From carts to trucks: efficiency in waste management

Olatawura Ladipo-Ajayi, Lagos Community Manager
Lagos, 5 June 2015

In many developing countries, the informal sector provides waste collection services to low-income neighborhoods. It is common to see waste being carried in carts pulled by bicycles or wheelbarrows being pushed by people. A major feature of this practice is the indiscriminate dumping of refuse by cart pushers resulting from their lack of necessary equipment to haul waste to official landfills. This haphazard waste management and this form of employment have negative effects on the environment — especially with respect to waste recycling. This indiscriminate dumping of refuse, the resulting drain blocks, and the need for a more sustainable practice were said to have inspired Lagos's new approach to waste management.

The Lagos State Waste Management Authority (LAWMA) is responsible for waste management across Lagos. The agency currently takes advantage of public-private partnerships, which have modernized and formalized waste cart pushing. Through extended services made possible by these private service providers, the system has been developed to allow waste collection through modernized means that ensure proper disposal of waste even from remote areas. Various methods exist for waste collection — inner-city areas with narrow roads are reached via mini skip trucks and automotive tricycles instead of wheelbarrows and push carts. This allows for more collection per area, adds ease and dignity to the process, and ensures proper disposal to official landfills since each operator is accountable to a regulating body that enforces good practices and monitors service delivery. Because of the former indiscriminate system of informal refuse collection and the ensuing challenges, LAWMA's current system ensures that waste materials are classified into categories such as medical, industrial, and domestic, and disposed of appropriately.

Services are provided through direct collection by LAWMA, through indirect collection (on behalf of LAWMA) by the private sector, and through franchising. Franchising and private servicing provide an opportunity for informal waste collectors to enter the formal economy. This is beneficial for many reasons, including the fact that it allows for standardized and increased payment, as the waste management agency has a unified pricing system per tonnage, as opposed to indiscriminate pricing in the informal economy. It also encourages women to get involved in the sector, as the collection activities have been mostly automated, as opposed to the intense exertion of cart-pushing.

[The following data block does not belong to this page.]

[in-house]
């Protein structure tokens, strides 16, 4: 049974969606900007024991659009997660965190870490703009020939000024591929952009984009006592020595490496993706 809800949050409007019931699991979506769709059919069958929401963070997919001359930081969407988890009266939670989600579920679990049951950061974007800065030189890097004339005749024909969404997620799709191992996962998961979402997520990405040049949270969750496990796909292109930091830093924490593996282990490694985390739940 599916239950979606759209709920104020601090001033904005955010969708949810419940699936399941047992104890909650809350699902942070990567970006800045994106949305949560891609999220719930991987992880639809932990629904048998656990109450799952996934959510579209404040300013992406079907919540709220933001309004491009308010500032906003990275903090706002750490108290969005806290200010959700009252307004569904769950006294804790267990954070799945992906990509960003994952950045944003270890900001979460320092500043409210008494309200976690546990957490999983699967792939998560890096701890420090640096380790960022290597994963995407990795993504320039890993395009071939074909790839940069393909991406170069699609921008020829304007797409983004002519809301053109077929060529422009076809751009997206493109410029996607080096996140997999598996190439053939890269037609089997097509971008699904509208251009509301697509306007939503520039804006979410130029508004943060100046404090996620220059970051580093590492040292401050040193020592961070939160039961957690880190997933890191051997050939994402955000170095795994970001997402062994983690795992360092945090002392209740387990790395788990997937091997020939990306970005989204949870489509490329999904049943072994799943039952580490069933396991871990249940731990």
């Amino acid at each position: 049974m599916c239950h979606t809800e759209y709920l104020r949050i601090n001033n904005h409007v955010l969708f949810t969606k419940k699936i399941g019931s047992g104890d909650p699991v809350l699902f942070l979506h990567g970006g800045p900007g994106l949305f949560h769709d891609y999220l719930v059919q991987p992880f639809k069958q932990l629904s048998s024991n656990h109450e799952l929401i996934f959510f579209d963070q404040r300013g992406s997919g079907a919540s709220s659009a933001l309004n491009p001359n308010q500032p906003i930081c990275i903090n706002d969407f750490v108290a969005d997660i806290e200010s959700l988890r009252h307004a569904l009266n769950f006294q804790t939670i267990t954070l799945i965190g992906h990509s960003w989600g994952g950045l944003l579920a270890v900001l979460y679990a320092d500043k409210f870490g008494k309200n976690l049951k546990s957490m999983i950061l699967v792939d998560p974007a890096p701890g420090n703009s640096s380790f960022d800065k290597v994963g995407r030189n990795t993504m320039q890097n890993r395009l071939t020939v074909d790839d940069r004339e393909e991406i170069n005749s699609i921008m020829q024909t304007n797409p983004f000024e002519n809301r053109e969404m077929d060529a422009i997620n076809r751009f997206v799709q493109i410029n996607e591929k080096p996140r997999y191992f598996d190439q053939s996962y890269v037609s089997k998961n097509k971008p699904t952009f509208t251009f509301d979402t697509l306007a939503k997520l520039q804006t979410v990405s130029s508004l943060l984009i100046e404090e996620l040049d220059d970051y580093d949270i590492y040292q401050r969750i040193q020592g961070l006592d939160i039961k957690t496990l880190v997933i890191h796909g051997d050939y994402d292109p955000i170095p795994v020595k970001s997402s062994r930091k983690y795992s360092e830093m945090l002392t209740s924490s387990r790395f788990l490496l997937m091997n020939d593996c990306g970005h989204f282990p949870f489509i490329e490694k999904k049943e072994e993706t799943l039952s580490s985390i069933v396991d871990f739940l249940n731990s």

With a population of approximately 20 million and a high level of commercial and industrial activity, the need for an inventive system of waste management in Lagos is apparent. The system of utilizing private service providers and expanding the waste management sector into the formal economy allows for effective management of the 10,000 metric tons of waste generated in Lagos each day. Although the system is now more organized, it is not yet perfect — cart pushers still exist because some view them as a cheaper alternative to LAWMA's services. It might be worth considering the integration of the cart pushers into the larger system for certain areas, with regulations and modifications. But overall, thanks to the more encompassing agency and its increased capacity, Lagos' waste disposal is more organized.

Photo: Robert Terrell and Bob Adams

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